Comparison of Four Methods for Handing Missing Data in Longitudinal Data Analysis through a Simulation Study

Missing data can frequently occur in a longitudinal data analysis. In the literature, many methods have been proposed to handle such an issue. Complete case (CC), mean substitution (MS), last observation carried forward (LOCF), and multiple imputation (MI) are the four most frequently used methods in practice. In a real-world data analysis, the missing data can be MCAR, MAR, or MNAR depending on the reasons that lead to data missing. In this paper, simulations under various situations (including missing mechanisms, missing rates, and slope sizes) were conducted to evaluate the performance of the four methods considered using bias, RMSE, and 95% coverage probability as evaluation criteria. The results showed that LOCF has the largest bias and the poorest 95% coverage probability in most cases under both MAR and MCAR missing mechanisms. Hence, LOCF should not be used in a longitudinal data analysis. Under MCAR missing mechanism, CC and MI method are performed equally well. Under MAR missing mechanism, MI has the smallest bias, smallest RMSE, and best 95% coverage probability. Therefore, CC or MI method is the appropriate method to be used under MCAR while MI method is a more reliable and a better grounded statistical method to be used under MAR.

KEYWORDS

Conflicts of Interest

The authors declare no conflicts of interest.

Cite this paper

Zhu, X. (2014) Comparison of Four Methods for Handing Missing Data in Longitudinal Data Analysis through a Simulation Study. Open Journal of Statistics, 4, 933-944. doi: 10.4236/ojs.2014.411088.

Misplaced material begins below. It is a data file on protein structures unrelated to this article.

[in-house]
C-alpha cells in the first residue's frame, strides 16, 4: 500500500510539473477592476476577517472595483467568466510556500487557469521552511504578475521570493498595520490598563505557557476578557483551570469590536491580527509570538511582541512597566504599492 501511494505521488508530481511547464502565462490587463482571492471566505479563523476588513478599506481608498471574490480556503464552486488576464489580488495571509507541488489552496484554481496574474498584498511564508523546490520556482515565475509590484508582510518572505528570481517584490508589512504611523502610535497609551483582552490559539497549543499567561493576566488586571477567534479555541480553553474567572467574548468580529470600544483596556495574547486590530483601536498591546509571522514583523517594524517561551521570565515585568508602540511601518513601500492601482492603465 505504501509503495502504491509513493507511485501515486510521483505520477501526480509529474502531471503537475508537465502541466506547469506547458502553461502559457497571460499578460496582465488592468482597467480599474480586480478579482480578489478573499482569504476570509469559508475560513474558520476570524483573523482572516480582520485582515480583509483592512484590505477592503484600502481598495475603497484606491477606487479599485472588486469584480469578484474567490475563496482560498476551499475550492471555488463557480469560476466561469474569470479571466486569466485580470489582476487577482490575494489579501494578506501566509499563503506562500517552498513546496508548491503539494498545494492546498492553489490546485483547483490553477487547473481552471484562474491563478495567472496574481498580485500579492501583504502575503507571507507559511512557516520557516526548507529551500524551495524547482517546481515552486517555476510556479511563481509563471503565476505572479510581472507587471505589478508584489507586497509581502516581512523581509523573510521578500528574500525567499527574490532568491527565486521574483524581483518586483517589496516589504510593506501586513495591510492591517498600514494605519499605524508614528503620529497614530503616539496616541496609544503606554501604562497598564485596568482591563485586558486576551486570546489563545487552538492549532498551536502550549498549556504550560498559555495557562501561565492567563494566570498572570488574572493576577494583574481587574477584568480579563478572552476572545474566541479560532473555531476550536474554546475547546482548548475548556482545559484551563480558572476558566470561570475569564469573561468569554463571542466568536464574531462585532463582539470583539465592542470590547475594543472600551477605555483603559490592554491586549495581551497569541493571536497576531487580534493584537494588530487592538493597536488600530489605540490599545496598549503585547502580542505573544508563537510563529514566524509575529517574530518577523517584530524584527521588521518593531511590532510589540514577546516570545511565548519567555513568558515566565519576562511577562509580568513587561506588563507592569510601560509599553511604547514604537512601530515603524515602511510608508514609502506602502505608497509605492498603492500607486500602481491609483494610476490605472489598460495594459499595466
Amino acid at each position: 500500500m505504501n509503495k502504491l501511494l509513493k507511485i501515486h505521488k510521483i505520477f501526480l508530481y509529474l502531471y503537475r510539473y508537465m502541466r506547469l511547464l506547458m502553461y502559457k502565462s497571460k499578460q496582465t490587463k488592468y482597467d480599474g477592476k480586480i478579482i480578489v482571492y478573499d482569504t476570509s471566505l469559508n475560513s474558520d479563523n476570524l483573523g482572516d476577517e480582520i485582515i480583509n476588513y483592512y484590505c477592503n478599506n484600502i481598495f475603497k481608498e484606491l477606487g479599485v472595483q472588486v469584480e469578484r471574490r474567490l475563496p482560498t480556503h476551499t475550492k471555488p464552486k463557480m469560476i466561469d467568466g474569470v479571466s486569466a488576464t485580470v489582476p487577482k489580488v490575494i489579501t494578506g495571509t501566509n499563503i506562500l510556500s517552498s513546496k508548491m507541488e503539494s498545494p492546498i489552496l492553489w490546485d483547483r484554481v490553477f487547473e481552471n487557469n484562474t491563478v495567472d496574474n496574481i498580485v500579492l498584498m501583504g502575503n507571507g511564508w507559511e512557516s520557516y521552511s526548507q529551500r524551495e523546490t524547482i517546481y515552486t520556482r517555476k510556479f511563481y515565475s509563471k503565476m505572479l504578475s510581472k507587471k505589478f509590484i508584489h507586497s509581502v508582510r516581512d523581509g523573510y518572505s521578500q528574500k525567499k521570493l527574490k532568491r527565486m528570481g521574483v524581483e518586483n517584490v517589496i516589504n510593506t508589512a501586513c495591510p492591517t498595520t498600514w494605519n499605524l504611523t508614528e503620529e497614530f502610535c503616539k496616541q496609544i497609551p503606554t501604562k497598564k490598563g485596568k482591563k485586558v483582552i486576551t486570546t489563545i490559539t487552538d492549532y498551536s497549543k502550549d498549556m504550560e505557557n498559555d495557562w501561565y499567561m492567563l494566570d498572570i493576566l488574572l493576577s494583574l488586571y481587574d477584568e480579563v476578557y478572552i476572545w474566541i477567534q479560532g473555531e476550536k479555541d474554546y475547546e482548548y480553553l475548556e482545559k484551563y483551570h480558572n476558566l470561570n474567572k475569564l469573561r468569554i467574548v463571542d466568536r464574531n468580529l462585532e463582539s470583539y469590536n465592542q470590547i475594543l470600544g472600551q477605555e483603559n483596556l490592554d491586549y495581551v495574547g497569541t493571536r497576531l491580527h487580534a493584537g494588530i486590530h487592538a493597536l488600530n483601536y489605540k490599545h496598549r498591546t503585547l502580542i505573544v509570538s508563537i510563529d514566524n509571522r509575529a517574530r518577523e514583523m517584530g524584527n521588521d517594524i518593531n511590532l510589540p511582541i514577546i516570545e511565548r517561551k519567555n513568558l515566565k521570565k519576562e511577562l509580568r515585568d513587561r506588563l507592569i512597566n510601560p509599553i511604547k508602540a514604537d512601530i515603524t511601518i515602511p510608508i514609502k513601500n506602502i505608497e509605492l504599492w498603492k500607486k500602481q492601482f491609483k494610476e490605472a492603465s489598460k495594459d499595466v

[1] Little, R.J.A. and Rubin, D.B. (1987) Statistical Analysis with Missing Data. John Wiley & Sons, New York. [2] Collins, L.M., Schafer, J.L. and Kam, C.M. (2001) A Comparison of Inclusive and Restrictive Missing-Data Strategies in Modern Missing-Data Procedures. Psychological Methods, 6, 330-351. http://dx.doi.org/10.1037/1082-989X.6.4.330 [3] Little, R.J.A. (1988) A Test of Missing Completely at Random for Multivariate Data with Missing Values. Journal of the American Statistical Association, 83, 1198-1202. http://dx.doi.org/10.1080/01621459.1988.10478722 [4] Diggle, P.J., Heagerty, P., Liang, K.Y. and Zeger, S.L. (2002) Analysis of Longitudinal Data. 2nd Edition, Clarendon Press, Clarendon. [5] Carpenter, J.R., Kenward, M.G. and Vansteelandt, S. (2006) A Comparison of Multiple Imputation and Doubly Robust Estimation for Analyses with Missing Data. Journal of the Royal Statistical Society, Series A (Statistics in Society), 169, 571-584. http://dx.doi.org/10.1111/j.1467-985X.2006.00407.x [6] Musil, C.M., Warner, C.B., Yobas, P.K. and Jones, S.L. (2002) A Comparison of Imputation Techniques for Handling Missing Data. Western Journal of Nursing Research, 24, 815-829. http://dx.doi.org/10.1177/019394502762477004 [7] Sprint, A. and Dupin-Sprint, T. (1993) Imperfect Data Analysis. Drug Information Journal, 27, 995-994. [8] Myers, W.R. (2000) Handling Missing Data in Clinical Trials: An Overview. Drug Information Journal, 34, 525-533. [9] Hening, D. and Koonce, D.A. (2014) Missing Data Imputation Method Comparison in Ohio University Student Retention Database. Proceeding of the 2014 International Conference on Industrial Engineering and Operations Management, Bali, Indonesia. [10] Ali, A.M.G., Dawson, S.J., Blows, F.M., Provenzano, E., Ellis, I.O., Baglietto, L., Huntsman, D., Caldas, C. and Pharoah, P.D. (2011) Comparison of Methods for Handling Missing Data on Immunohistochemical Markers in Survival Analysis of Breast Cancer. British Journal of Cancer, 104, 693-699. [11] Patrician, P.A. (2002) Focus on Research Methods Multiple Imputation for Missing Data. Research in Nursing & Health, 25, 76-84. http://dx.doi.org/10.1002/nur.10015 [12] Nakai, M., Chen, D.G., Nishimura, K. and Miyamoto, Y. (2014) Comparative Study of Four Methods in Missing Value Imputations under Missing Completely at Random Mechanism. Open Journal of Statistics, 4, 27-37. [13] Lavori, P.W., Dawson, R. and Shera, D. (1995) A Multiple Imputation Strategy for Clinical Trials with Truncation of Patient Data. Statistics in Medicine, 14, 1913-1925. http://dx.doi.org/10.1002/sim.4780141707 [14] Allison, P.D. (2001) Missing Data. Sage Publications, Thousand Oaks. [15] Kim, J.O. and Curry, J. (1977) The Treatment of Missing Data in Multivariate Analysis. Sociological Methods Research, 6, 215-240. http://dx.doi.org/10.1177/004912417700600206 [16] Allison, P.D. (1998) Multiple Regression: A Primer. Pine Forge Press, Thousand Oaks. [17] Little, R.J.A. (1992) Regression with Missing X’s: A Review. Journal of the American Statistical Association, 87, 1227-1237. [18] Greenland, S. and Finkle, W.D. (1995) A Critical Look at Methods for Handling Missing Covariates in Epidemiologic Regression Analyses. American Journal of Epidemiology, 142, 1255-1264. [19] Schafer, J.L. and Graham, J.W. (2002) Missing Data: Our View of the State of the Art. Psychological Methods, 7, 147-177. http://dx.doi.org/10.1037/1082-989X.7.2.147 [20] Carpenter, J., Kenward, M.G., Evans, S. and White, I. (2004) Last Observation Carry-Forward and Last Observation Analysis. Statistics in Medicine, 23, 3241-3242. http://dx.doi.org/10.1002/sim.1891 [21] Cook, R.J., Zeng, L.L. and Yi, G.Y. (2004) Marginal Analysis of Incomplete Longitudinal Binary Data: A Cautionary Note on LOCF Imputation. Biometrics, 60, 820-828. http://dx.doi.org/10.1111/j.0006-341X.2004.00234.x [22] Jansen, I., Beunckens, C., Molenberghs, G., Verbeke, G. and Mallinckrodt, C. (2006) Analyzing Incomplete Discrete Longitudinal Clinical Trial Data. Statistical Science, 21, 52-69. http://dx.doi.org/10.1214/088342305000000322 [23] Rubin, D.B. (1987) Multiple Imputation for Nonresponse in Surveys. John Wiley & Sons Inc., New York. http://dx.doi.org/10.1002/9780470316696 [24] Tabachnick, B.G. and Fidell, L.S. (2000) Analysis of Incomplete Multivariate Data. Chapman & Hall/CRC, Boca Raton. [25] Molenberghs, G., Thijs, H., Jansen, I., et al. (2004) Analyzing Incomplete Longitudinal Clinical Trial Data. Biostatistics, 5, 445-464. http://dx.doi.org/10.1093/biostatistics/kxh001 [26] Shao, J. and Zhong, B. (2003) Last Observation Carry-Forward and Last Observation Analysis. Statistics in Medicine, 22, 2429-2441. http://dx.doi.org/10.1002/sim.1519 [27] Mallinckrodt, C.H., Clark, W.S. and David, S.R. (2001) Accounting for Dropout Bias Using Mixed-Effects Models. Journal of Biopharmaceutical Statistics, 11, 9-21. http://dx.doi.org/10.1081/BIP-100104194 [28] Mallinckrodt, C.H., Kaiser, C.J., Watkin, J.G., Detke, M.J., Molenberghs, G. and Carroll, R.J. (2004) Type I Error Rates from Likelihood-Based Repeated Measures Analyses of Incomplete Longitudinal Data. Pharmaceutical Statistics, 3, 171-186. http://dx.doi.org/10.1002/pst.131 [29] Gadbury, G.L., Coffey, C.S. and Allison, D.B. (2003) Modern Statistical Methods for Handling Missing Repeated Measurements in Obesity Trials: Beyond LOCF. Obesity Reviews, 4, 175-184. http://dx.doi.org/10.1046/j.1467-789X.2003.00109.x [30] Rubin, D.B. (1977) Formalizing Subjective Notions about the Effect of Nonrespondents in Sample Surveys. Journal of the American Statistical Association, 72, 538-543. http://dx.doi.org/10.1080/01621459.1977.10480610 [31] Schafer, J.L. (1997) The Analysis of Incomplete Multivariate Data. Chapman & Hall, London. http://dx.doi.org/10.1201/9781439821862 [32] Schafer, J.L. (2000) Analysis of Incomplete Multivariate Data. Chapman & Hall/CRC, Boca Raton. [33] Rubin, D.B. (2004) Multiple Imputation for Nonresponse in Surveys. John Wiley & Sons Inc., New York. [34] Bodner, T.E. (2008) What Improves with Increased Missing Data Imputations? Structural Equation Modeling: A Multidisciplinary Journal, 15, 651-675. http://dx.doi.org/10.1080/10705510802339072 [35] Dmitrienko, A., Molenberghs, G., Chuang-Stein, C. and Offen, W. (2005) Analysis of Clinical Trials Using SAS: A Practical Guide. SAS Institute Inc., Cary. [36] Yuan, Y.C. (2000) Multiple Imputation for Missing Data: Concepts and New Development. SAS Institute Inc., Rockville. [37] Allison, P.D. (2000) Multiple Imputation for Missing Data: A Cautionary Tale. Sociological Methods and Research, 28, 301-309. http://dx.doi.org/10.1177/0049124100028003003 [38] Huang, R. and Carriere, K.C. (2006) Comparison of Methods for Incomplete Repeated Measures Data Analysis in Small Samples. Journal of Statistical Planning and Inference, 136, 235-247. http://dx.doi.org/10.1016/j.jspi.2004.06.005 [39] Unnebrink, K. and Windeler, J. (2001) Intention-to-Treat: Methods for Dealing with Missing Values in Clinical Trials of Progressively Deteriorating Diseases. Statistics in Medicine, 20, 3931-3946. http://dx.doi.org/10.1002/sim.1149 [40] Halabi, S., Wun, C.C. and Davis, B.R. (2003) Analysis of Survival Data with Missing Measurements of a Time-Dependent Binary Covariate. Journal of Biopharmaceutical Statistics, 13, 253-270. http://dx.doi.org/10.1081/BIP-120019270 [41] Kenward, M.G. and Molenberghs, G. (2009) Last Observation Carried Forward: A Crystal Ball? Journal of Biopharmaceutical Statistics, 19, 872-888. http://dx.doi.org/10.1080/10543400903105406